The producers of the AMC hit show "The Walking Dead" are backtracking not from zombies, but from negative feedback on the level of the show's violence.
The TV series "The Walking Dead", one of the most pirated series, is about gore and violence, as what one can expect in the zombie-infested world of its characters. But the show apparently crossed the line on its season 7 opener scene, showing a very gruesome killing.
Show executive producer Gale Anne Hurd promised to tone down the violence after a strong backlash from viewers. The adverse reactions supposedly prompted the producers to do some adjustments for the next episodes, which are currently in production.
Hurd talked about the issue during a session at the NATPE conference, as first reported by Variety. "We were able to look at the feedback on the level of violence," she said. "We did tone it down for episodes we were still filming for later on in the season."
The scene in the crosshairs is the season premiere showing show favorites Glenn and Abraham being beaten to death with a baseball bat wrapped with barbed wire. Many critics and viewers found it too gratuitous, despite the show's history of violence and gore.
"This is not a show that is torture porn," Hurd said. She said they are careful that "we don't cross that line."
AMC Network President-CEO Josh Sapan saw positive in the negative reaction of the audience. For him, it means fans care deeply about the show. "When something matters a lot and it has a universality, then you're bothered by it and you care about it," Sapan said.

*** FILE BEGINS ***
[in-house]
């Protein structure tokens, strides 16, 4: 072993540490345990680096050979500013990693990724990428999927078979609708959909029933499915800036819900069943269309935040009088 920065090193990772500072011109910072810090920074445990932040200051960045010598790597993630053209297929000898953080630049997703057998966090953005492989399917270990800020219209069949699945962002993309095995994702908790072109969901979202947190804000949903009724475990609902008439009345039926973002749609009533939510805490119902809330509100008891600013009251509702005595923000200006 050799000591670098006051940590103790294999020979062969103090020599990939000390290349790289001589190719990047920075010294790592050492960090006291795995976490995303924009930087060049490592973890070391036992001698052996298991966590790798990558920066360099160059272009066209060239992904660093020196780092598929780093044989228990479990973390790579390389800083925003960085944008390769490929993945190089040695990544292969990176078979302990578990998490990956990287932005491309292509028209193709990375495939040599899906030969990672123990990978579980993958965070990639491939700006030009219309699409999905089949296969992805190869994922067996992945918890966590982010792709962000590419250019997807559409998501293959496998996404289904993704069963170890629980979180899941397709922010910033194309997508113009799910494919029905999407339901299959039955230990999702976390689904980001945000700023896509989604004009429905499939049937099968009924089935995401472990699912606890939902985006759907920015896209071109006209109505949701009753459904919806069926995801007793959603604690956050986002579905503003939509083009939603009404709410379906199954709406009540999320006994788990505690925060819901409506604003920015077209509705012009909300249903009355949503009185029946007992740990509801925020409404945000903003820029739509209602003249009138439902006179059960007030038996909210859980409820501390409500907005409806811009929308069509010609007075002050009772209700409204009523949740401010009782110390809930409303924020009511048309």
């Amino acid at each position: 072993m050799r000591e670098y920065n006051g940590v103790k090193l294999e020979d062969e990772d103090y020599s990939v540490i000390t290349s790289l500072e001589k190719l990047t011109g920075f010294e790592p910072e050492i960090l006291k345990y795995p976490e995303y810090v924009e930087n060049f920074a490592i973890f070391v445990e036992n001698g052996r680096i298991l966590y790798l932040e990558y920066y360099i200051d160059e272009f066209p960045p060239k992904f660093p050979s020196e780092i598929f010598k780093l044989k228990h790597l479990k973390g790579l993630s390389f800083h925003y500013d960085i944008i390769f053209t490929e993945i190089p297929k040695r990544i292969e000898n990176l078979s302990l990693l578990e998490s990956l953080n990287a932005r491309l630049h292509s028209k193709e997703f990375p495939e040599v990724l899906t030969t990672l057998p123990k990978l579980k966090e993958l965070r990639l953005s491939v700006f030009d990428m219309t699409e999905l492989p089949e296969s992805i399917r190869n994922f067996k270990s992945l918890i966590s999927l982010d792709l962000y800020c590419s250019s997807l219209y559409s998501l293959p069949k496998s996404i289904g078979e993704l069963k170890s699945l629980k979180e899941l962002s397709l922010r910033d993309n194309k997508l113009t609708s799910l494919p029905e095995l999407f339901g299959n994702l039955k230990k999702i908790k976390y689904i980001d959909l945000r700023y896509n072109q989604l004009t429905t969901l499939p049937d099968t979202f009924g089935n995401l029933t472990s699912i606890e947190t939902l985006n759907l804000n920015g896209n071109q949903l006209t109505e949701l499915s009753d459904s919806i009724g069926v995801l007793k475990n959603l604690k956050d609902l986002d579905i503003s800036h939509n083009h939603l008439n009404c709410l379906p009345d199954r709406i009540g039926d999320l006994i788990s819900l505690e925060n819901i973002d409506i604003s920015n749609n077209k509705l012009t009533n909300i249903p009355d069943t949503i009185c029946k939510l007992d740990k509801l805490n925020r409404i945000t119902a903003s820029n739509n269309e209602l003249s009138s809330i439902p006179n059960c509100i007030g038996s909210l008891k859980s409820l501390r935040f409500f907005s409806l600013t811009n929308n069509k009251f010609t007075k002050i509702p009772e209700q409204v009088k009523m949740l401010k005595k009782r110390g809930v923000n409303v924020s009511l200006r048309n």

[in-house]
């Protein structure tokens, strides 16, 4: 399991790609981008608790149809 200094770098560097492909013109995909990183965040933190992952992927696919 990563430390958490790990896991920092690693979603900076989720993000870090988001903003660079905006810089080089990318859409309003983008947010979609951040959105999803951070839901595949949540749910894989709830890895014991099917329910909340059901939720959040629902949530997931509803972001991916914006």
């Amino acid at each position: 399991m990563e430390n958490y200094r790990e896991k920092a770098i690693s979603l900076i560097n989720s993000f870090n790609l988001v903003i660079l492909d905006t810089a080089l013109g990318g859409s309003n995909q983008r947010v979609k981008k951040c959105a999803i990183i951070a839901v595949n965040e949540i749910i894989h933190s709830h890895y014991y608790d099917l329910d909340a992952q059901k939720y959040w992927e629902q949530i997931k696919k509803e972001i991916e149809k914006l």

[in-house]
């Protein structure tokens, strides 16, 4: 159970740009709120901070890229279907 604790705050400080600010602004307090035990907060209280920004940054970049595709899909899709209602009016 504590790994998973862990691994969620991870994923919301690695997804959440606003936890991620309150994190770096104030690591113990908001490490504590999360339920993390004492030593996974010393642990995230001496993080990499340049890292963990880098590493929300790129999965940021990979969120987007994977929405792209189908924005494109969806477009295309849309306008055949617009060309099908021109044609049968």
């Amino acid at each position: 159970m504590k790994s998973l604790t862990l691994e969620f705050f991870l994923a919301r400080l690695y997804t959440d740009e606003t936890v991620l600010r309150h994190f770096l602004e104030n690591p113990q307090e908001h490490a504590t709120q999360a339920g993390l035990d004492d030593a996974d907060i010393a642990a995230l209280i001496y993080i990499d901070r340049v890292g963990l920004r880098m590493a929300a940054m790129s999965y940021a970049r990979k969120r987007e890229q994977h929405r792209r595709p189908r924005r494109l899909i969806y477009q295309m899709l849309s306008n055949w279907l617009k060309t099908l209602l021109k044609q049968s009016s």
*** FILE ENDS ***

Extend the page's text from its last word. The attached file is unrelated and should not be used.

However, two producers offered a contradicting view, saying the show did not change its approach despite the negative reactions.
Showrunner Scott M. Gimple countered that the point of the baseball bat scene was "pronounced for a reason." He added that "the awfulness of what happened to the characters was very specific to that episode and the beginning of this whole new story. I don't think like that's the base level of violence that necessarily should be on the show. It should be specific to a story and a purpose."
Gimple's point was supported by director Greg Nicotero. He said there's no way that the show will pull itself back because of one episode. "As brutal as that episode 1 was, it's still part of our storytelling bible, which is what the world is about. I don't think we would ever edit ourselves," he added.
The Walking Dead is currently on its seventh season. This horror drama is produced and broadcasted by AMC Studios.